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Fennel & Dill Salt-Cured Salmon over Baby Greens

Every summer, when it gets very hot, my husband and I salt-cure a salmon filet. It’s not only a quick thing to do; it yields enough fish to easily feed a dozen people and maybe even find yourself with leftovers the next day for topping crostini with Mascarpone and chives, or enriching a plate of homemade egg tagliatelle.

Basically a gravlax, this recipe requires only a pristine piece of salmon (I much prefer wild sockeye for its clean, intense flavor), sea salt, sugar, a few herbs and spices, and 48 hours of patience. Most gravlax recipes have you enclose the salmon in plastic while curing in the refrigerator; I find the flavor brighter if the fish is simply allowed to sit in a covered container, where it can breathe.

The most important thing when you are ready to serve the salmon is to use a very sharp knife to slice it as thinly as possible, and to serve it very, very cold.

If you aren’t sure about the weight of the salmon, weigh it; the amount of salt prescribed is for a 2-pound filet. If the filet is smaller, it will end up too salty; if it is bigger, it may lack flavor. Adjust the quantity of salt and sugar according to the weight of the salmon filet.

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Serves 8 as an appetizer

For the salmon:

  • 1 filet wild sockeye salmon (2 lbs), skin on, scales and pin bones removed, rinsed and blotted dry
  • 2 teaspoon fennel seeds
  • 2 teaspoons black peppercorns
  • 1/4 cup fine sea salt
  • 2 tablespoons sugar
  • 1/4 cup chopped fresh dill
  • grated zest of 1 lemon

For the salad:

  • 5 ounces baby greens, washed and dried
  • 1 teaspoon sea salt
  • 1/4 teaspoon freshly ground black pepper
  • juice of 1 lemon
  • 1/4 cup extra-virgin olive oil

Make the salmon: Place the salmon in a deep storage container with a tight-fitting lid, or in a large roasting pan.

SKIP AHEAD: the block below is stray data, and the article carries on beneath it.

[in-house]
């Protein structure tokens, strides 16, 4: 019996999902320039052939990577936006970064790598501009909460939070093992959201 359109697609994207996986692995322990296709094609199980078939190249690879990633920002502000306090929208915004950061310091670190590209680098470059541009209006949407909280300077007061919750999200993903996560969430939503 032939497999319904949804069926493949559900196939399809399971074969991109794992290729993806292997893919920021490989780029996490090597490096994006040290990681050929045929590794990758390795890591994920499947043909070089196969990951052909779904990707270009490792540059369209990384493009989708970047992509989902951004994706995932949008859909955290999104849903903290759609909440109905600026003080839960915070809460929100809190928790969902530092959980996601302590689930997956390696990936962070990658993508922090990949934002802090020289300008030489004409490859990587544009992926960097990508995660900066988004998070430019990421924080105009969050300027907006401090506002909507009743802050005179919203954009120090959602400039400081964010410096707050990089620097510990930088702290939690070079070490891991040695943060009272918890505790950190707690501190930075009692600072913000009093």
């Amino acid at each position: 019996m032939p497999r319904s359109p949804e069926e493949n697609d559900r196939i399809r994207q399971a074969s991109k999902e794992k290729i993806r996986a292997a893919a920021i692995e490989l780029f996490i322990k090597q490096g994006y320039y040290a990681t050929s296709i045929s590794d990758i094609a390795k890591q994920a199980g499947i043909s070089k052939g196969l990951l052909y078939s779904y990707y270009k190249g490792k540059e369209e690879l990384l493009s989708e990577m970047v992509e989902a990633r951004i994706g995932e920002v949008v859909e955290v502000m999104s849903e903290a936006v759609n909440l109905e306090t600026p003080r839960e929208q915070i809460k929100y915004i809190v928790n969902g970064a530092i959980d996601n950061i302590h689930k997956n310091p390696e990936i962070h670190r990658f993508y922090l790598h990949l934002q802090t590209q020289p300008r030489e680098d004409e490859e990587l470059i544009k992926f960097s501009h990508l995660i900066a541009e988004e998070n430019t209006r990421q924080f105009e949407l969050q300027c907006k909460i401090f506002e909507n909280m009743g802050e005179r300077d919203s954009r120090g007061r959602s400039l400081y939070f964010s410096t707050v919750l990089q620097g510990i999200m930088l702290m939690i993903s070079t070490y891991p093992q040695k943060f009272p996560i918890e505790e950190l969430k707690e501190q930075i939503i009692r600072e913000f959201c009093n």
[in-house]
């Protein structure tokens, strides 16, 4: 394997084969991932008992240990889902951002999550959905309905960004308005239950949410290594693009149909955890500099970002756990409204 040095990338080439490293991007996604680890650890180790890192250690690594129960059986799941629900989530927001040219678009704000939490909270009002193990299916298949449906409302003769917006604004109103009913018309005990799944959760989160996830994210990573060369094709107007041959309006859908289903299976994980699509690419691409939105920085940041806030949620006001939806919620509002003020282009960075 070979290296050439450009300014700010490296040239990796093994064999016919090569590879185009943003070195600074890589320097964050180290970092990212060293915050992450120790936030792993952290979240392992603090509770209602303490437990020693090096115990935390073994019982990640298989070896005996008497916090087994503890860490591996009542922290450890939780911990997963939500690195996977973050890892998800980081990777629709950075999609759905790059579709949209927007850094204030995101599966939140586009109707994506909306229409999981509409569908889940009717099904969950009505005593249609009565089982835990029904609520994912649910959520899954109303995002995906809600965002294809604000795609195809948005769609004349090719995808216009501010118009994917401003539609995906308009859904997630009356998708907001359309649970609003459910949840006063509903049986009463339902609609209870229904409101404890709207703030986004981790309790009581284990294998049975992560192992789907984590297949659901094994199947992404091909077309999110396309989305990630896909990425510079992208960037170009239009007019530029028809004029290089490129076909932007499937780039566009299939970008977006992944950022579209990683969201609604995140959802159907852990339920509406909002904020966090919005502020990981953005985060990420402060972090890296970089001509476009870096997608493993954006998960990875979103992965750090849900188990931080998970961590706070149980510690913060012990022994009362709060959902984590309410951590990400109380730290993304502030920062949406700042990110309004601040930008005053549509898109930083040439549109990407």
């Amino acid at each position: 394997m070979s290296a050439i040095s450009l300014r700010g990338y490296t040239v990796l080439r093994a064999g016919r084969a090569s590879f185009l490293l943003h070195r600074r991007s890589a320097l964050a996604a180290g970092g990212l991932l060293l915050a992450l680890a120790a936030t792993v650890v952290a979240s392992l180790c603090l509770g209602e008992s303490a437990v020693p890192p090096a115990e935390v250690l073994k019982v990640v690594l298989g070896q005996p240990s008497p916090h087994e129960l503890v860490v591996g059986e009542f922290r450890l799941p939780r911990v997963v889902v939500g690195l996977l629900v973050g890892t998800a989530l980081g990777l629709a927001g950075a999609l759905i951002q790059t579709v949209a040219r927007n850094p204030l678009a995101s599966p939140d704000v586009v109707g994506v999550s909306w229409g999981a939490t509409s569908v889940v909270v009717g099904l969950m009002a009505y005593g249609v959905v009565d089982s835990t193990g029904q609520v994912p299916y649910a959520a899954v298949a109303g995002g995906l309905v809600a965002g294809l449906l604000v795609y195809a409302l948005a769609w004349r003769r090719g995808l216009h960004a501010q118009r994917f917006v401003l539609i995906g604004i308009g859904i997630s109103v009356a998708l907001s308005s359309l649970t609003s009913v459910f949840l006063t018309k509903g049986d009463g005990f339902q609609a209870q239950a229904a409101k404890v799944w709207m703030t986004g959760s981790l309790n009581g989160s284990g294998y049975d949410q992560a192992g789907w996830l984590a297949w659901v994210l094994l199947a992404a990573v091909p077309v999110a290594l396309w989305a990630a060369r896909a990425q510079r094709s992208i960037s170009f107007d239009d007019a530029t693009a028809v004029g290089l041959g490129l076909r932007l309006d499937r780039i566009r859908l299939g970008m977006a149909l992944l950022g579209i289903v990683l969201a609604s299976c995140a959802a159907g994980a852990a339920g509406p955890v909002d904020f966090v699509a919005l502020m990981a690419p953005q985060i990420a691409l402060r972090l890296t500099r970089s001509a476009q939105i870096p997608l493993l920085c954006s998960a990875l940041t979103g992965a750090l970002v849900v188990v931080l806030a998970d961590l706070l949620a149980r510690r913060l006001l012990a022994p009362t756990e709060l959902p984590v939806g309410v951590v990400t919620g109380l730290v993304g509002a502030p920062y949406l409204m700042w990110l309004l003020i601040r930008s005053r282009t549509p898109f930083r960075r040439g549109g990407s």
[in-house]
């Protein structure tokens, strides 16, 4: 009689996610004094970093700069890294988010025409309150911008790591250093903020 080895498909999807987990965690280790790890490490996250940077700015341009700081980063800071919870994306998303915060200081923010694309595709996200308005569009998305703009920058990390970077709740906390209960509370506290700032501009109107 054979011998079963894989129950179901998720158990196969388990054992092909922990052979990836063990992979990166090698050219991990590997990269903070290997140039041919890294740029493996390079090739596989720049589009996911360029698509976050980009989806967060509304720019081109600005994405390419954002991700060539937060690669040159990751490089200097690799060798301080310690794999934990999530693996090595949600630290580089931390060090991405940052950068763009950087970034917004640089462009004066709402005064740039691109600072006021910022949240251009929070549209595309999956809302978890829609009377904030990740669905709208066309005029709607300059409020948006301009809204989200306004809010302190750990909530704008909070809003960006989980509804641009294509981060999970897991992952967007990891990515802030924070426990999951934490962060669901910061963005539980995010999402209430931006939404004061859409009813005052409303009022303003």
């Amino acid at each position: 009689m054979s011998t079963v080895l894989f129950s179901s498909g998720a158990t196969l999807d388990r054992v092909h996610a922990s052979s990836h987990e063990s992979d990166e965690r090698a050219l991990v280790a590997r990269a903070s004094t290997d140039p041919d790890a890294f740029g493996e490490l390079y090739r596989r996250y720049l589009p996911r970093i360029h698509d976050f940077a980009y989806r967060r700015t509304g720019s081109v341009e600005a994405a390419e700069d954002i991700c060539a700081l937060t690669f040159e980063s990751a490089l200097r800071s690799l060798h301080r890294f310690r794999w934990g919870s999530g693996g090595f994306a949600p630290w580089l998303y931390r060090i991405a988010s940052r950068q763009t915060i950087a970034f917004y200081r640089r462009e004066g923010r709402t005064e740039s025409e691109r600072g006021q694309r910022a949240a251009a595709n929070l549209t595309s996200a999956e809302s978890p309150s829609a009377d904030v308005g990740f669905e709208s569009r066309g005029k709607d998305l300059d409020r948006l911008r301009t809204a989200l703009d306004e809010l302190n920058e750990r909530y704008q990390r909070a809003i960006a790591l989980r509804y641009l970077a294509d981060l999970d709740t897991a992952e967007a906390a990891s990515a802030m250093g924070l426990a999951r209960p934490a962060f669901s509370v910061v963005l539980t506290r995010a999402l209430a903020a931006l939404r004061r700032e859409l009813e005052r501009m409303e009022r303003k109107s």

Place the fennel seeds and black peppercorns in a mortar and crush with a pestle (or use a spice grinder) until medium-coarse in texture. The spices should not become pulverized, as a bit of coarseness adds to the visual and textural appeal of the final dish. Place in a small bowl and add the salt, sugar, dill, and lemon zest, and mix well.

Spread the mixture all over the salmon, on both the skin and the flesh side, putting a little more on the flesh side.

Arrange the salmon with the flesh side up. Cover the container with its lid or the roasting pan with a piece of aluminum foil, and refrigerate for 48 hours.

When you are ready to serve, blot the salmon filet on several layers of paper towels (I blot the skin side as well as the flesh side, but I try to leave the spicing intact if possible). Using a very sharp knife, cut into nearly transparent slices, leaving the skin behind and working the knife at an angle so the slices come out wider. Place the slices on a platter while you prepare the salad.

Make the salad: Toss the greens with the salt and pepper in a deep bowl. Add the lemon juice and toss again, then add the olive oil and toss one final time. Taste and adjust the seasoning.

Pile onto 8 plates. Top with the sliced salmon and enjoy immediately.

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